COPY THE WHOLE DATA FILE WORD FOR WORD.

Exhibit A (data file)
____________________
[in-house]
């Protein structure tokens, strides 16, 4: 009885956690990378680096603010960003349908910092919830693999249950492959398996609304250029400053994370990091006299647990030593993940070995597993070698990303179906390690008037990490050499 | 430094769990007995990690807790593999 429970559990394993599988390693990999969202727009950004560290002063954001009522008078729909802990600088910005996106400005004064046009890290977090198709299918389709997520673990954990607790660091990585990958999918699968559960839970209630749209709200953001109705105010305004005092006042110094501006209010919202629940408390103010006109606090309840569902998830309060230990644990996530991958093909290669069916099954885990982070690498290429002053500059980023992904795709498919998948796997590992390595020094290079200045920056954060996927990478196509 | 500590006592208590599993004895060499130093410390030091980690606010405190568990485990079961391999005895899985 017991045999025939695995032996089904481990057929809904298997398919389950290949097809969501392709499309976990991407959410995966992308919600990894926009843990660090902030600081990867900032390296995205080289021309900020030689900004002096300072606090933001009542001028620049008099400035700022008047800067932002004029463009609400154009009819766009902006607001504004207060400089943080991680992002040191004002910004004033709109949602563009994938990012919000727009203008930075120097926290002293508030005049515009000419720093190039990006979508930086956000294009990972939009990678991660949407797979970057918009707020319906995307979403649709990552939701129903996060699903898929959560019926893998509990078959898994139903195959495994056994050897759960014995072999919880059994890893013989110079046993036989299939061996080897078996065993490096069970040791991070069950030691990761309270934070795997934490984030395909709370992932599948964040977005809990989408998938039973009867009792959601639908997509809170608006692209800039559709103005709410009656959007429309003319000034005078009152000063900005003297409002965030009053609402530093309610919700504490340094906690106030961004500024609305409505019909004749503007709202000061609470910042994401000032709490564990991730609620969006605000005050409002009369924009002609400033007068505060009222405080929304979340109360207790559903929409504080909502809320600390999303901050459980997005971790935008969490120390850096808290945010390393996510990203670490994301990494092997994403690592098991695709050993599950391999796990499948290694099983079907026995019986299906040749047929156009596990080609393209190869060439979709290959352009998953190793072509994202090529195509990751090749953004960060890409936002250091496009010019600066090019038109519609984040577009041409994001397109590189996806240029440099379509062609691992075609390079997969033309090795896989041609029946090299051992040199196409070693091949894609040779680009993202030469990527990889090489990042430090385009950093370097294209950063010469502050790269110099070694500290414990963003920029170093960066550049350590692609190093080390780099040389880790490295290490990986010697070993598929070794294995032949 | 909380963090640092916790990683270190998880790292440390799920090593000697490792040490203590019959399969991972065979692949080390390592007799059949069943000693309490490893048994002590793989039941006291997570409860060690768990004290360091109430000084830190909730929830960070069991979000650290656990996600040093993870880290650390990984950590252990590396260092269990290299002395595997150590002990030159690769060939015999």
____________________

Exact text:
[in-house]
């Protein structure tokens, strides 16, 4: 009885956690990378680096603010960003349908910092919830693999249950492959398996609304250029400053994370990091006299647990030593993940070995597993070698990303179906390690008037990490050499 | 430094769990007995990690807790593999 429970559990394993599988390693990999969202727009950004560290002063954001009522008078729909802990600088910005996106400005004064046009890290977090198709299918389709997520673990954990607790660091990585990958999918699968559960839970209630749209709200953001109705105010305004005092006042110094501006209010919202629940408390103010006109606090309840569902998830309060230990644990996530991958093909290669069916099954885990982070690498290429002053500059980023992904795709498919998948796997590992390595020094290079200045920056954060996927990478196509 | 500590006592208590599993004895060499130093410390030091980690606010405190568990485990079961391999005895899985 017991045999025939695995032996089904481990057929809904298997398919389950290949097809969501392709499309976990991407959410995966992308919600990894926009843990660090902030600081990867900032390296995205080289021309900020030689900004002096300072606090933001009542001028620049008099400035700022008047800067932002004029463009609400154009009819766009902006607001504004207060400089943080991680992002040191004002910004004033709109949602563009994938990012919000727009203008930075120097926290002293508030005049515009000419720093190039990006979508930086956000294009990972939009990678991660949407797979970057918009707020319906995307979403649709990552939701129903996060699903898929959560019926893998509990078959898994139903195959495994056994050897759960014995072999919880059994890893013989110079046993036989299939061996080897078996065993490096069970040791991070069950030691990761309270934070795997934490984030395909709370992932599948964040977005809990989408998938039973009867009792959601639908997509809170608006692209800039559709103005709410009656959007429309003319000034005078009152000063900005003297409002965030009053609402530093309610919700504490340094906690106030961004500024609305409505019909004749503007709202000061609470910042994401000032709490564990991730609620969006605000005050409002009369924009002609400033007068505060009222405080929304979340109360207790559903929409504080909502809320600390999303901050459980997005971790935008969490120390850096808290945010390393996510990203670490994301990494092997994403690592098991695709050993599950391999796990499948290694099983079907026995019986299906040749047929156009596990080609393209190869060439979709290959352009998953190793072509994202090529195509990751090749953004960060890409936002250091496009010019600066090019038109519609984040577009041409994001397109590189996806240029440099379509062609691992075609390079997969033309090795896989041609029946090299051992040199196409070693091949894609040779680009993202030469990527990889090489990042430090385009950093370097294209950063010469502050790269110099070694500290414990963003920029170093960066550049350590692609190093080390780099040389880790490295290490990986010697070993598929070794294995032949 | 909380963090640092916790990683270190998880790292440390799920090593000697490792040490203590019959399969991972065979692949080390390592007799059949069943000693309490490893048994002590793989039941006291997570409860060690768990004290360091109430000084830190909730929830960070069991979000650290656990996600040093993870880290650390990984950590252990590396260092269990290299002395595997150590002990030159690769060939015999």